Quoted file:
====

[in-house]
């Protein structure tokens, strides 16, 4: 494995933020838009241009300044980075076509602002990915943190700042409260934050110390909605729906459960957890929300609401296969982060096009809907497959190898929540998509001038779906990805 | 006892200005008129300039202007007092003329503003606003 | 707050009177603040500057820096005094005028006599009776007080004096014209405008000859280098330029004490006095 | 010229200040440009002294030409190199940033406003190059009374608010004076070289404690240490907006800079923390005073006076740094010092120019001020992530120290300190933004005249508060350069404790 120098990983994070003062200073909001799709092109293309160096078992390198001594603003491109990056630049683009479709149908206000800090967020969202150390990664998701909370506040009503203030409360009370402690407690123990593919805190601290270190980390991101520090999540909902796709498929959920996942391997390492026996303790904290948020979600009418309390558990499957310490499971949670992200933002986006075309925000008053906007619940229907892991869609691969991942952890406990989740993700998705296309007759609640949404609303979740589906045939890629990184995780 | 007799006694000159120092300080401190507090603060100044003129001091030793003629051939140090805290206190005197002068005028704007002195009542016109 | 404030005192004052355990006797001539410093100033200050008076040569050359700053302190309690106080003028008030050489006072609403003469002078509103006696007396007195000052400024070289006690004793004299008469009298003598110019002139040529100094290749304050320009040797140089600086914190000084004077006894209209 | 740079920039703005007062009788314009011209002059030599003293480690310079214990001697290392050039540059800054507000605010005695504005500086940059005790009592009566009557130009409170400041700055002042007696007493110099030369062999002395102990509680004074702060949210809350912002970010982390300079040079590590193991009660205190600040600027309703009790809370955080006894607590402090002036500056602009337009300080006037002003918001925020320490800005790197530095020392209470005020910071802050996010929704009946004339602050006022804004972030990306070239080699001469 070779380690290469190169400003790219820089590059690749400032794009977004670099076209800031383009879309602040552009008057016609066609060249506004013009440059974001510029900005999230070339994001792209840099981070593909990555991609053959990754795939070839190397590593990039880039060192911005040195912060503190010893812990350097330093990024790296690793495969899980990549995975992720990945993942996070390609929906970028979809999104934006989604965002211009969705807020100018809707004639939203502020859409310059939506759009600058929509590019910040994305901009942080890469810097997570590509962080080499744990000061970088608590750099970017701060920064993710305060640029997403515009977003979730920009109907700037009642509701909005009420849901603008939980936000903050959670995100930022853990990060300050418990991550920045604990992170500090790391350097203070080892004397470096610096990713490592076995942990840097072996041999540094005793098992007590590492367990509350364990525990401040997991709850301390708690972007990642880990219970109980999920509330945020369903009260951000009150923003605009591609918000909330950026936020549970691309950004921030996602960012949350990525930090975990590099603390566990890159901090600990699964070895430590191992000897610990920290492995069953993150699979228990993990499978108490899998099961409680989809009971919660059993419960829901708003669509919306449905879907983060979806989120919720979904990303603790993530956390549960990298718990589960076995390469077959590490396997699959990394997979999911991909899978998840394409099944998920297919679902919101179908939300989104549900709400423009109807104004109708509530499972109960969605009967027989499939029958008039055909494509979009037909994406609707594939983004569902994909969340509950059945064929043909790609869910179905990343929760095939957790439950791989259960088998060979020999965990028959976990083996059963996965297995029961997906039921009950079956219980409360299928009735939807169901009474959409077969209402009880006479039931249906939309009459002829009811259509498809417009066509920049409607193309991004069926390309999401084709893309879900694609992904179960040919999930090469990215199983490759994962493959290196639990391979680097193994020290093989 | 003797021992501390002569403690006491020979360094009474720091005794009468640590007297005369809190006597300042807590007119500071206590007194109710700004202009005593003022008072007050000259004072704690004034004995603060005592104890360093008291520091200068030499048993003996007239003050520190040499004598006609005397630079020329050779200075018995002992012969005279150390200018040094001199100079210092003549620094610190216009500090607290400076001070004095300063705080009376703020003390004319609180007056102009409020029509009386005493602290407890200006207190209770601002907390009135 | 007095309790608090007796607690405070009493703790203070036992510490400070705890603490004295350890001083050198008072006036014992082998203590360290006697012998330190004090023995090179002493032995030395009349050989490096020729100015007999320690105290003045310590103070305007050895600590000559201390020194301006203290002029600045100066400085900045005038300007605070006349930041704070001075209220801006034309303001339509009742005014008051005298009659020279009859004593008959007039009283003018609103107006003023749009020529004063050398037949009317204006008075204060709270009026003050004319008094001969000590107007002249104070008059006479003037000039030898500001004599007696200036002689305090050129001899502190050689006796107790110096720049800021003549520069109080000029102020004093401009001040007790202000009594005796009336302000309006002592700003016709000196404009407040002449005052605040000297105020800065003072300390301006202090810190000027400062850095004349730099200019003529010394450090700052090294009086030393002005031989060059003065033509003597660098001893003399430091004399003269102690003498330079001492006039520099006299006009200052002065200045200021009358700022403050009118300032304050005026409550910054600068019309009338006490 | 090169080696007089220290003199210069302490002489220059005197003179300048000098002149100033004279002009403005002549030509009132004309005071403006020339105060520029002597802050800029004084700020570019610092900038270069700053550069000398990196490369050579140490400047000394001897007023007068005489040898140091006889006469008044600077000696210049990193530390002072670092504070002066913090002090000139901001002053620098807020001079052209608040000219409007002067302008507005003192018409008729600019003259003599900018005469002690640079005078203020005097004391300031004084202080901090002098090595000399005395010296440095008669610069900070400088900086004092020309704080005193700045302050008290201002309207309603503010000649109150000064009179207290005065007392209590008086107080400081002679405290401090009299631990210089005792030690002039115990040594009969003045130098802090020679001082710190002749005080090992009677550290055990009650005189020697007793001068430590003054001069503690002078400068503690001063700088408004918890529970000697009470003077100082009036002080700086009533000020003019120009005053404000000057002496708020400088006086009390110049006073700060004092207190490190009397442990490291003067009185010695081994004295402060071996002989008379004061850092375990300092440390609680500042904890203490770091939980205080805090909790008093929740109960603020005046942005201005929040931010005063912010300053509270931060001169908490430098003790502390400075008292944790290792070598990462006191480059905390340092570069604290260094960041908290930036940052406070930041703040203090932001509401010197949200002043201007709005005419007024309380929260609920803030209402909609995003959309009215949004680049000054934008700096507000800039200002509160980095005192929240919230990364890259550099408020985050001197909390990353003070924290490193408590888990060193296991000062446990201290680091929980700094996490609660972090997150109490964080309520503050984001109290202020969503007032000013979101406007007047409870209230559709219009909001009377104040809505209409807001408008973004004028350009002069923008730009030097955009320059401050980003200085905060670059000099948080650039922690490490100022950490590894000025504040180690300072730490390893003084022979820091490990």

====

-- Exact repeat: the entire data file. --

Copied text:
[in-house]
């Protein structure tokens, strides 16, 4: 494995933020838009241009300044980075076509602002990915943190700042409260934050110390909605729906459960957890929300609401296969982060096009809907497959190898929540998509001038779906990805 | 006892200005008129300039202007007092003329503003606003 | 707050009177603040500057820096005094005028006599009776007080004096014209405008000859280098330029004490006095 | 010229200040440009002294030409190199940033406003190059009374608010004076070289404690240490907006800079923390005073006076740094010092120019001020992530120290300190933004005249508060350069404790 120098990983994070003062200073909001799709092109293309160096078992390198001594603003491109990056630049683009479709149908206000800090967020969202150390990664998701909370506040009503203030409360009370402690407690123990593919805190601290270190980390991101520090999540909902796709498929959920996942391997390492026996303790904290948020979600009418309390558990499957310490499971949670992200933002986006075309925000008053906007619940229907892991869609691969991942952890406990989740993700998705296309007759609640949404609303979740589906045939890629990184995780 | 007799006694000159120092300080401190507090603060100044003129001091030793003629051939140090805290206190005197002068005028704007002195009542016109 | 404030005192004052355990006797001539410093100033200050008076040569050359700053302190309690106080003028008030050489006072609403003469002078509103006696007396007195000052400024070289006690004793004299008469009298003598110019002139040529100094290749304050320009040797140089600086914190000084004077006894209209 | 740079920039703005007062009788314009011209002059030599003293480690310079214990001697290392050039540059800054507000605010005695504005500086940059005790009592009566009557130009409170400041700055002042007696007493110099030369062999002395102990509680004074702060949210809350912002970010982390300079040079590590193991009660205190600040600027309703009790809370955080006894607590402090002036500056602009337009300080006037002003918001925020320490800005790197530095020392209470005020910071802050996010929704009946004339602050006022804004972030990306070239080699001469 070779380690290469190169400003790219820089590059690749400032794009977004670099076209800031383009879309602040552009008057016609066609060249506004013009440059974001510029900005999230070339994001792209840099981070593909990555991609053959990754795939070839190397590593990039880039060192911005040195912060503190010893812990350097330093990024790296690793495969899980990549995975992720990945993942996070390609929906970028979809999104934006989604965002211009969705807020100018809707004639939203502020859409310059939506759009600058929509590019910040994305901009942080890469810097997570590509962080080499744990000061970088608590750099970017701060920064993710305060640029997403515009977003979730920009109907700037009642509701909005009420849901603008939980936000903050959670995100930022853990990060300050418990991550920045604990992170500090790391350097203070080892004397470096610096990713490592076995942990840097072996041999540094005793098992007590590492367990509350364990525990401040997991709850301390708690972007990642880990219970109980999920509330945020369903009260951000009150923003605009591609918000909330950026936020549970691309950004921030996602960012949350990525930090975990590099603390566990890159901090600990699964070895430590191992000897610990920290492995069953993150699979228990993990499978108490899998099961409680989809009971919660059993419960829901708003669509919306449905879907983060979806989120919720979904990303603790993530956390549960990298718990589960076995390469077959590490396997699959990394997979999911991909899978998840394409099944998920297919679902919101179908939300989104549900709400423009109807104004109708509530499972109960969605009967027989499939029958008039055909494509979009037909994406609707594939983004569902994909969340509950059945064929043909790609869910179905990343929760095939957790439950791989259960088998060979020999965990028959976990083996059963996965297995029961997906039921009950079956219980409360299928009735939807169901009474959409077969209402009880006479039931249906939309009459002829009811259509498809417009066509920049409607193309991004069926390309999401084709893309879900694609992904179960040919999930090469990215199983490759994962493959290196639990391979680097193994020290093989 | 003797021992501390002569403690006491020979360094009474720091005794009468640590007297005369809190006597300042807590007119500071206590007194109710700004202009005593003022008072007050000259004072704690004034004995603060005592104890360093008291520091200068030499048993003996007239003050520190040499004598006609005397630079020329050779200075018995002992012969005279150390200018040094001199100079210092003549620094610190216009500090607290400076001070004095300063705080009376703020003390004319609180007056102009409020029509009386005493602290407890200006207190209770601002907390009135 | 007095309790608090007796607690405070009493703790203070036992510490400070705890603490004295350890001083050198008072006036014992082998203590360290006697012998330190004090023995090179002493032995030395009349050989490096020729100015007999320690105290003045310590103070305007050895600590000559201390020194301006203290002029600045100066400085900045005038300007605070006349930041704070001075209220801006034309303001339509009742005014008051005298009659020279009859004593008959007039009283003018609103107006003023749009020529004063050398037949009317204006008075204060709270009026003050004319008094001969000590107007002249104070008059006479003037000039030898500001004599007696200036002689305090050129001899502190050689006796107790110096720049800021003549520069109080000029102020004093401009001040007790202000009594005796009336302000309006002592700003016709000196404009407040002449005052605040000297105020800065003072300390301006202090810190000027400062850095004349730099200019003529010394450090700052090294009086030393002005031989060059003065033509003597660098001893003399430091004399003269102690003498330079001492006039520099006299006009200052002065200045200021009358700022403050009118300032304050005026409550910054600068019309009338006490 | 090169080696007089220290003199210069302490002489220059005197003179300048000098002149100033004279002009403005002549030509009132004309005071403006020339105060520029002597802050800029004084700020570019610092900038270069700053550069000398990196490369050579140490400047000394001897007023007068005489040898140091006889006469008044600077000696210049990193530390002072670092504070002066913090002090000139901001002053620098807020001079052209608040000219409007002067302008507005003192018409008729600019003259003599900018005469002690640079005078203020005097004391300031004084202080901090002098090595000399005395010296440095008669610069900070400088900086004092020309704080005193700045302050008290201002309207309603503010000649109150000064009179207290005065007392209590008086107080400081002679405290401090009299631990210089005792030690002039115990040594009969003045130098802090020679001082710190002749005080090992009677550290055990009650005189020697007793001068430590003054001069503690002078400068503690001063700088408004918890529970000697009470003077100082009036002080700086009533000020003019120009005053404000000057002496708020400088006086009390110049006073700060004092207190490190009397442990490291003067009185010695081994004295402060071996002989008379004061850092375990300092440390609680500042904890203490770091939980205080805090909790008093929740109960603020005046942005201005929040931010005063912010300053509270931060001169908490430098003790502390400075008292944790290792070598990462006191480059905390340092570069604290260094960041908290930036940052406070930041703040203090932001509401010197949200002043201007709005005419007024309380929260609920803030209402909609995003959309009215949004680049000054934008700096507000800039200002509160980095005192929240919230990364890259550099408020985050001197909390990353003070924290490193408590888990060193296991000062446990201290680091929980700094996490609660972090997150109490964080309520503050984001109290202020969503007032000013979101406007007047409870209230559709219009909001009377104040809505209409807001408008973004004028350009002069923008730009030097955009320059401050980003200085905060670059000099948080650039922690490490100022950490590894000025504040180690300072730490390893003084022979820091490990």